The long fork story of Monero XMR: CryptoNote, code forks, chain splits and network upgrades.

Screenshot of Monero Github repository, 2018–03–24, showing the current code forks of Monero (XMR).

Monero (XMR), the “private, secure, untraceable, decentralized digital currency” has been started in 2014 under the name Bitmonero. Monero itself is a story of forks — the cryptocurrency emerged from the CryptoNote Whitepaper which has been written and distributed by Nicolas van Saberhagen, a person as secretive and unknown as Satoshi Nakamoto (some even say that van Saberhagen and Nakamoto are the same person). The CryptoNote story is controversial, with some theories pointing to fake whitepaper versions (sources: wikipedia, stackoverflow) to make the technology look older than it actually is.

The CryptoNote website originally featured the whitepaper alongside CryptoNoteCoin, a reference implementation to start and bootstrap new altcoins. This was the reason why a large number of coins based on cryptonote have been launched from the time the initial site was online. Another key feature has been an emission calculator in order to educate users about changes in the economic parameters.

“One of the things that happened soon after the Bytecoin “big reveal” was a string of forks popping up. The first was Bitmonero on April 18. Fantomcoin was launched May 6. Quazarcoin was launched May 8. HoneyPenny was announced on April 21, although only launched as Boolberry on May 17. duckNote was launched on May 30. MonetaVerde as launched June 17.” (Blowing the lid off the CryptoNote/Bytecoin scam (with the exception of Monero), bitcointalk

Besides the reference implementation CryptoNoteCoin (CNC), there are (or have been) a lot of other CryptoNote-based currencies: Boolberry (BBR), Bytecoin (BCN), Monero (XMR), Darknote / Ducknote (XDN), Quazarcoin (QCN), Mountcoin (MNT), Fantomcoin (FCN), AEON (AEON), Moneta Verde (MCN), Dashcoin (DSH), OneEvilCoin (OEC),, ASAPcoin (ASAP), CherryNote (CRR), Infinium-8 (INF8), Dosh-Kapital (DOSH), DiamondBack (DBK), Silverback (SBK), DarkNetCoin (DNC), DoctorByte (DB), RedWind (RD), Pebblecoin (XPB) and Karbo (KBR).

Bytecoin and CryptoNote: a fake history?

Updated forks chart of CryptoNote-based crypto currencies (Feb 2018). Tweedlewhopper, Creative Commons Attribution-Share Alike 4.0 International license. (source: wikipedia)

Some controversy exists with Bytecoin (BCN), Buddhacoin (BDC), Indigocoin and Paladincoin (PLD) as KnifeOfPi2 noted: “Buddhacoin and Paladincoin never existed, they were just invented to serve as fake evidence that Bytecoin existed since 2012”. There is a reference to this incident on bitcointalk as well as a discussion on reddit where there is more information and background.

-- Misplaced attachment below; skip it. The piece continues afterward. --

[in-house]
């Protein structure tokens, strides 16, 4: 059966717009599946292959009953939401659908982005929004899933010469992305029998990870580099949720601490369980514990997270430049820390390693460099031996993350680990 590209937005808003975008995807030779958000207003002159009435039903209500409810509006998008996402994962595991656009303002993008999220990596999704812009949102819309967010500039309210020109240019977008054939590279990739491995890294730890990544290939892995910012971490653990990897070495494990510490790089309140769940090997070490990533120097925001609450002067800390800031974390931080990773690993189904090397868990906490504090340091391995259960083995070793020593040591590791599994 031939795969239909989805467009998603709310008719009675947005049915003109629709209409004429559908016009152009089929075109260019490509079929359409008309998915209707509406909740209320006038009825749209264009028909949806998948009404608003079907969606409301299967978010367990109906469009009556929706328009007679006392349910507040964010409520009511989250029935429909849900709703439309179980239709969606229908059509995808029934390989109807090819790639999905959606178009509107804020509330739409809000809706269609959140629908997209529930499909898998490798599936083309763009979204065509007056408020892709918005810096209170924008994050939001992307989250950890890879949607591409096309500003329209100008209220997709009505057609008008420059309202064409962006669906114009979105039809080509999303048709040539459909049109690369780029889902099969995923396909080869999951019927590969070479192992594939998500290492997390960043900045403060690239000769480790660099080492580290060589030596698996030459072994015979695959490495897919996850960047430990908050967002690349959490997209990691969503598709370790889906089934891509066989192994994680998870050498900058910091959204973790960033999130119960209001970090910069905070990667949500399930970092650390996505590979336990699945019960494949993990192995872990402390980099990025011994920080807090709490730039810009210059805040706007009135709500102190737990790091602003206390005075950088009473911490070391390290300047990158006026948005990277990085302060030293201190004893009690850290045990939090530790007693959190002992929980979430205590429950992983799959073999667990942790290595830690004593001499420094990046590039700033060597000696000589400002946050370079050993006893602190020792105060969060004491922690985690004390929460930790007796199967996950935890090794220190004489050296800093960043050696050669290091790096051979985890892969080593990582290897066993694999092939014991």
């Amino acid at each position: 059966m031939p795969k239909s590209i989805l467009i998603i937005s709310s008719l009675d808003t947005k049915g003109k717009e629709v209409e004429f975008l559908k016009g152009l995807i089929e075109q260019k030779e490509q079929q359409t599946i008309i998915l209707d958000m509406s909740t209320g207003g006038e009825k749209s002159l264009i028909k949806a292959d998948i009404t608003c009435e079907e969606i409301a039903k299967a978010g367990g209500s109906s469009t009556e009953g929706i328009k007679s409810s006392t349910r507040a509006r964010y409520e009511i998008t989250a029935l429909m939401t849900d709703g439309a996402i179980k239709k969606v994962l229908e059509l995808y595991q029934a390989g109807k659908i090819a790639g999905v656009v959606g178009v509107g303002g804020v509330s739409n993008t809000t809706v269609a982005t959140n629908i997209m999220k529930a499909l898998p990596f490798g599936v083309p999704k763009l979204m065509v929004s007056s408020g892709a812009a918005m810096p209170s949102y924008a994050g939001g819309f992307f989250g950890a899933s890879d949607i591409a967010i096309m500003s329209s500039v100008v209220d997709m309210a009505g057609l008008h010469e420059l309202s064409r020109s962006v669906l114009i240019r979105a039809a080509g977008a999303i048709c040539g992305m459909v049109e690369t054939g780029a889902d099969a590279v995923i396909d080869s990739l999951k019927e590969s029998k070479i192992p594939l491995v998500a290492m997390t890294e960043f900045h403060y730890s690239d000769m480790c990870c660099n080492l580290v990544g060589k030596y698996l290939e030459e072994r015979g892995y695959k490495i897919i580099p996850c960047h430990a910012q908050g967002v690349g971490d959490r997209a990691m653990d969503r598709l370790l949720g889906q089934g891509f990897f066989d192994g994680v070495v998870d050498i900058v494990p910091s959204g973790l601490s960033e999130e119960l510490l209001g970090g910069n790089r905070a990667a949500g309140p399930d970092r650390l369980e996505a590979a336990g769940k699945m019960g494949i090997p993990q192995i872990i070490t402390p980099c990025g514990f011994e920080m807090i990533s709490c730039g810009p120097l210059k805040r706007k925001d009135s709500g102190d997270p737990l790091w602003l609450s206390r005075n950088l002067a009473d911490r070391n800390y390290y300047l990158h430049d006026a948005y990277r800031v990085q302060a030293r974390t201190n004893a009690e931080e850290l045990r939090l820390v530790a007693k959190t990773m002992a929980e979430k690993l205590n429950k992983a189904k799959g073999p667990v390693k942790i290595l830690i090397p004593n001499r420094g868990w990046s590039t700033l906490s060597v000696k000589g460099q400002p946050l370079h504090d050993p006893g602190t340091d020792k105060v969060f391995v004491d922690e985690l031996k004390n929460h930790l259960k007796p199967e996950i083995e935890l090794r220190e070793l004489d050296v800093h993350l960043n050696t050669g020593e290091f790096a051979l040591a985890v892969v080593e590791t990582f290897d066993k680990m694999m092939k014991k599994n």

The well-known “history” graphic in this context might also be incorrect. As 0x000090 on reddit has shown, the request to add BDC and PLD has been filed in 2015 and did not have any timestamp information to prove that the coins had been in existence that far back. The archived BuddhaCoin website clearly is from 2015, with the web footer showing “2013”; and the website for Indigocoin has not been archived. Paladincoin had been hosted on an onion website, so also no proof there. Bytecoin’s existence in 2012 can be questioned, as there is also no evidence of it in the web archives and there already has been a lot of research undertaken in this direction, such as this long piece on bitcointalk by rethink-your-strategy from August 2014.

Fork-chains can bring a lot of profit, as could be observed with the multitude of different Bitcoin-Forks. Monero has a different approach, as regular forks (planned updates) are happening scheduled and planned.

WOWnero. (source: web)

Monero regular forks: network upgrade every 6 months

“Monero has scheduled upgrades every 6 months. They are technically hard forks but the term has non of the loaded meaning it does in the bitcoin world. We should probably just call them scheduled upgrades or protocol upgrades.” /u/buffalump in /r/monero

Monero has hard forks scheduled approximately every six months. To reduce the confusion it has been renamed to be called network upgrade. At block #1546500 (approx April 6, 2018) the next scheduled network upgrade will take place and this one is an eventful one, as it not only introduces new security features and protocol changes, but also adds some important proof-of-work changes to help maintain ASIC resistance, specifically the recently introduced Antminer X3.